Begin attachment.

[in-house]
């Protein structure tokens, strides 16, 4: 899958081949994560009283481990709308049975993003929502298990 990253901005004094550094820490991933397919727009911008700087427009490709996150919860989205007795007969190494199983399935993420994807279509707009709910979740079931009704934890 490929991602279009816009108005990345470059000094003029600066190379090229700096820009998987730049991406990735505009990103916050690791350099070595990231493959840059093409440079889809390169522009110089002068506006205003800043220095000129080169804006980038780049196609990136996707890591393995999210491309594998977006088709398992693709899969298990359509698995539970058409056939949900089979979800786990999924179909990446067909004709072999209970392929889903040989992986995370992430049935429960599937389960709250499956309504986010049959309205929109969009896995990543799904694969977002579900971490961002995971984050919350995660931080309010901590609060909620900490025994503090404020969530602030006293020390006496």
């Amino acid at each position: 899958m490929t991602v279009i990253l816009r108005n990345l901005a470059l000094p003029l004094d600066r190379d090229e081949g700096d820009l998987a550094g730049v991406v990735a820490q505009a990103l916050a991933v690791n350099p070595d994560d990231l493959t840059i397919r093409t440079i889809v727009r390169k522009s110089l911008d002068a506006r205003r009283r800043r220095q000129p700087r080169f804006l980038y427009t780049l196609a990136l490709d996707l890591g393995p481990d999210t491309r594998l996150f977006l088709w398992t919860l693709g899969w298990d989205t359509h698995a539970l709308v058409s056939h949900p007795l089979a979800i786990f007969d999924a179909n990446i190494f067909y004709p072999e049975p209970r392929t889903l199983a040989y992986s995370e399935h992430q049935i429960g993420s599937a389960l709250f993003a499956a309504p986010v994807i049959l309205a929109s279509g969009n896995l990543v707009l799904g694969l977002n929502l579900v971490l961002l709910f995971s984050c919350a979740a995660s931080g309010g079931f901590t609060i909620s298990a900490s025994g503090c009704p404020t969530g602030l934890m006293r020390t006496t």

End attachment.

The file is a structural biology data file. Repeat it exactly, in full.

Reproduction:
[in-house]
């Protein structure tokens, strides 16, 4: 899958081949994560009283481990709308049975993003929502298990 990253901005004094550094820490991933397919727009911008700087427009490709996150919860989205007795007969190494199983399935993420994807279509707009709910979740079931009704934890 490929991602279009816009108005990345470059000094003029600066190379090229700096820009998987730049991406990735505009990103916050690791350099070595990231493959840059093409440079889809390169522009110089002068506006205003800043220095000129080169804006980038780049196609990136996707890591393995999210491309594998977006088709398992693709899969298990359509698995539970058409056939949900089979979800786990999924179909990446067909004709072999209970392929889903040989992986995370992430049935429960599937389960709250499956309504986010049959309205929109969009896995990543799904694969977002579900971490961002995971984050919350995660931080309010901590609060909620900490025994503090404020969530602030006293020390006496």
């Amino acid at each position: 899958m490929t991602v279009i990253l816009r108005n990345l901005a470059l000094p003029l004094d600066r190379d090229e081949g700096d820009l998987a550094g730049v991406v990735a820490q505009a990103l916050a991933v690791n350099p070595d994560d990231l493959t840059i397919r093409t440079i889809v727009r390169k522009s110089l911008d002068a506006r205003r009283r800043r220095q000129p700087r080169f804006l980038y427009t780049l196609a990136l490709d996707l890591g393995p481990d999210t491309r594998l996150f977006l088709w398992t919860l693709g899969w298990d989205t359509h698995a539970l709308v058409s056939h949900p007795l089979a979800i786990f007969d999924a179909n990446i190494f067909y004709p072999e049975p209970r392929t889903l199983a040989y992986s995370e399935h992430q049935i429960g993420s599937a389960l709250f993003a499956a309504p986010v994807i049959l309205a929109s279509g969009n896995l990543v707009l799904g694969l977002n929502l579900v971490l961002l709910f995971s984050c919350a979740a995660s931080g309010g079931f901590t609060i909620s298990a900490s025994g503090c009704p404020t969530g602030l934890m006293r020390t006496t």